This is a follow-up from a previous question:

My girlfriend had a 6-month visa for the UK, which expired in December. She reapplied last week, and this time it was denied. Mainly it seems because her employment has changed, and admittedly the sums she presented didn't tally up.

It seems now the best thing to do is wait 6 months because then her employment and payslips will look consistent (her employer is going to help with this).

So is this the best thing to do, wait 6 months and reapply for same type of visa? With me down as the sponsor (last time she put herself down to pay for the trip, then her mum, then my details, and it seems my details and letter were largely ignored).

It seems that doing the form by herself and trying to be honest and transparent created a problem.

She has a Schengen visa which lasts through until the summer, so seeing her won't be impossible, but the strain is going to be tremendous. I am a UK citizen with full-time employment, and apart from going to see her in Russia and quick and expensive trips in Europe, I just don't know what I can do to make sure I've explored all options and done the best I can.

Anything at all in terms of advice is appreciated, but I guess mainly, would it change if I put myself as sponsor and fill in myself? Should I definitely wait? Is there anything I can do to have her here sooner? Or at least to ensure same problems don't arise again? If we were to go down the route, is marrying abroad and then having her come through a spouse application the most fail-safe way?

Thank you so much to all.

let 1 let 2

  • "I feel I have rambled on" - yes. Please edit out the parts that don't relate directly to your question so that we can focus on exactly what you are asking.
    – user67901
    Feb 1, 2018 at 14:09
  • Many thanks Airsick. I feel the context provided still probably helps, but will try to edit some out so as to benefit from all the valued help from you kind members.
    – Scott L
    Feb 1, 2018 at 15:49
  • If you have the opportunity to visit Russia go - it is a lovely country. BUT you'll be in trouble without Russian.... (OK, you will get by with English in Moscow and I guess St. Petersburg too - I have only been to Moscow twice and had some to introduce me to "important bits".) - With a local person to translate and guide you, it would provide excellent opportunities for discovering both the country and its culture.
    – DetlevCM
    Jul 22, 2020 at 13:50

2 Answers 2


Every year, there are thousands of UK/RU refusals with the very same pattern as this, between British men and Russian women (whether crush, limerence or love). I communicated with @GayotFow via his blog and, in turn, he asked that I share his thoughts, as he’s far too ill at the moment to give more than fleeting comments.

Contrary to your understanding for the refusal, your girlfriend's premise should have been to maintain a relationship, out in the open and above board. Your role was to explain how you met, and each and every meeting since that time. You cannot and should not make attestations about her intentions to be compliant with the visa conditions. No one can know what a person will do, nor can anyone guarantee applicant compliance.

Your girlfriend already visited the UK recently, you don’t say for how long she was there, but almost immediately upon return to her home country, she wants to go back to the UK. And she offered no valid premise, not relationship, work, study, business. Her change of employment had little to do with the refusal: the documents she included did not substantiate claims she was making about where she worked, her income and expenses. It appeared that money may have been funneled into her bank account, ‘funds parking’ as used on this site and as coined by @GayotFow.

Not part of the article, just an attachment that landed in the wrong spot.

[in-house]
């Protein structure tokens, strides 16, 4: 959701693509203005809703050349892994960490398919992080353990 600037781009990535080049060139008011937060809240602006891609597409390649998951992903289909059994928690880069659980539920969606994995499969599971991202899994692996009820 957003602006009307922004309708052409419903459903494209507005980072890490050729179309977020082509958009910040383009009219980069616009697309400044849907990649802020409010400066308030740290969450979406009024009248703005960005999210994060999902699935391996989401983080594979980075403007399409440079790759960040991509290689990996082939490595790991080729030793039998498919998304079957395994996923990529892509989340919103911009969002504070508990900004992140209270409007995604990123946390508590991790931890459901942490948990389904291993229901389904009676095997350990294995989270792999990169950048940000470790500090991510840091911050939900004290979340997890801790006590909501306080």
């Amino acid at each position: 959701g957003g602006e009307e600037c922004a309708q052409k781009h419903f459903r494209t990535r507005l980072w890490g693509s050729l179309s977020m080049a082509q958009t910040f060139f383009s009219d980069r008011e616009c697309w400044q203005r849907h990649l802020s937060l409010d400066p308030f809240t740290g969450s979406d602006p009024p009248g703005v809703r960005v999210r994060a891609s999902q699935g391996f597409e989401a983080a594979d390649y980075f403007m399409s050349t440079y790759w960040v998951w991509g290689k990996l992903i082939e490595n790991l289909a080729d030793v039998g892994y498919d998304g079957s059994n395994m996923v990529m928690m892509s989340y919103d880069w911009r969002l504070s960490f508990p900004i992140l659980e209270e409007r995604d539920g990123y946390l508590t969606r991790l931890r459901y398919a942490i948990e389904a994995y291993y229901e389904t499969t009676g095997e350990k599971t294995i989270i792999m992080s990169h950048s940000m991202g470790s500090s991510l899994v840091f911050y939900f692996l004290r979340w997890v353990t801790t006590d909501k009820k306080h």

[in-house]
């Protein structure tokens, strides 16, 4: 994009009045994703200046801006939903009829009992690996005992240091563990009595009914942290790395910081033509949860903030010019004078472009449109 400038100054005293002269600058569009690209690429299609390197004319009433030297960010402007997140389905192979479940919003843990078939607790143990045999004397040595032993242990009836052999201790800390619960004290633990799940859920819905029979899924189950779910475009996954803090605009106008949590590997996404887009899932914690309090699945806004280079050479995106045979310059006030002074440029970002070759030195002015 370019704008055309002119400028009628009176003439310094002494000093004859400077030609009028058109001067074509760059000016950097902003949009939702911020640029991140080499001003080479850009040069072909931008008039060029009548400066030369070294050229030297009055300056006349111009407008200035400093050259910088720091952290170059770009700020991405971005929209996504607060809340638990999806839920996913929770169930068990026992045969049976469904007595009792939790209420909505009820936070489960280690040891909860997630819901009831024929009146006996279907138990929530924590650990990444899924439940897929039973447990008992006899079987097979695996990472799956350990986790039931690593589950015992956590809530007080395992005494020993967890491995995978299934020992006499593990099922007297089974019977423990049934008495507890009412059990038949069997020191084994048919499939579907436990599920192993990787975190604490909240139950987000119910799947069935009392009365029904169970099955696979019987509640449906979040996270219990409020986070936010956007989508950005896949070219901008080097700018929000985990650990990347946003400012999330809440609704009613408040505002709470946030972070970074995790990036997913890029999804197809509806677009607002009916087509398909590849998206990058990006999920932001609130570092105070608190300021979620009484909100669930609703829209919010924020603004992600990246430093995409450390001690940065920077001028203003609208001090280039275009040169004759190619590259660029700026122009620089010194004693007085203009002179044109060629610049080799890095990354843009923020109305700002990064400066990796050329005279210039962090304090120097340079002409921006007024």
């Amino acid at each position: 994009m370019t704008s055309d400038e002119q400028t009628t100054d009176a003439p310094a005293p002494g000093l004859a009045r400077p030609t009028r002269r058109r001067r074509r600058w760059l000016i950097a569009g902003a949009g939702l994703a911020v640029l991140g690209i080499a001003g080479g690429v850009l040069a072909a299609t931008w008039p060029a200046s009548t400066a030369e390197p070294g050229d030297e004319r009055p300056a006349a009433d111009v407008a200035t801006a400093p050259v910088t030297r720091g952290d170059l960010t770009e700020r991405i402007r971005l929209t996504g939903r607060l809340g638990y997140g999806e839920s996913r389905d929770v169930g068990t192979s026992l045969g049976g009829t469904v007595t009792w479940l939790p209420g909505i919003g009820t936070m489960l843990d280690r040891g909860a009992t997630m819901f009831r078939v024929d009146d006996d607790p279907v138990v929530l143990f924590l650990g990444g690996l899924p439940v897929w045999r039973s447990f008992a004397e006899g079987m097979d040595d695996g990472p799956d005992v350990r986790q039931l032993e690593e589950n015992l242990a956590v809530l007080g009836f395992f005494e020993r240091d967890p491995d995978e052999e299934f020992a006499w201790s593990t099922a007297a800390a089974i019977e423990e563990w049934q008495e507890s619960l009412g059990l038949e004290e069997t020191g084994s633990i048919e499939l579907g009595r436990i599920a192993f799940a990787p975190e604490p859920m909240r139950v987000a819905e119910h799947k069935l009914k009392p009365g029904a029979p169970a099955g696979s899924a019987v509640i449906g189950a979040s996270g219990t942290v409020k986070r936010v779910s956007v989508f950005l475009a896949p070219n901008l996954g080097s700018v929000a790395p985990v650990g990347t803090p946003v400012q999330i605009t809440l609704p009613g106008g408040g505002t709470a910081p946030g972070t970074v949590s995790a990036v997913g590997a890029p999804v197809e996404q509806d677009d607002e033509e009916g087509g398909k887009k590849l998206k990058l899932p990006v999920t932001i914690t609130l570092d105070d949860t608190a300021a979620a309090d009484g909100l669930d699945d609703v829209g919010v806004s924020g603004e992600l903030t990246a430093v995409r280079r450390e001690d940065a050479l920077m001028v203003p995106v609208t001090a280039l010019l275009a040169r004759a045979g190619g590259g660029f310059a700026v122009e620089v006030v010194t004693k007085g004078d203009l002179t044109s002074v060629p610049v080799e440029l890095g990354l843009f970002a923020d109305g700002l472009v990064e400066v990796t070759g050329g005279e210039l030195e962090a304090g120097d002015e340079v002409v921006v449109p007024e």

You will find a lot of this material is covered in the TSE canonical, particularly those sections which discuss maintaining a relationship, sponsorship, and funds parking.

With this refusal on her record, better that you visit her in either Russia or another country. If your intention is to marry, then review the requisites for a family visa to ensure you and she are well-informed and prepared for the process and documentation.

  • Thanks for such a detailed answer and your advice. Indeed I had wanted to just sponsor her and put that as the premise, but because the first tourism visa route had worked with such ease, she had thought it better to try this again. As it stands, plan to see her in other countries and then in June re-apply gain, with me sponsoring her. Her documents would show continued employment there and I would sponsor her, making it likely we would be eligible for the 6 months? After that one, whether rejected or upon completion, the next step would be marriage. Worried from your advice this is bad idea?
    – Scott L
    Feb 2, 2018 at 8:49

Beware that whatever you or your girlfriend do, she is unlikely to get a further 6-month visa. One 6-month visa is fairly easy to get. A second one is much harder. This is because it can lead to a claim that there is a protected (i.e. family) relationship between you. So if you wish to deepen the relationship, you may well find that you need to do so outside the UK. If you get to the stage of wanting to marry, she can then apply for a marriage visa to enable her to enter the UK. Provided you have sufficient income and can demonstrate that it is a genuine relationship, she is likely to get such a visa. But getting from where you are now to where you would like to be is likely to involve much separation and heartache.

Sorry I can't be more positive. I've seen this before.

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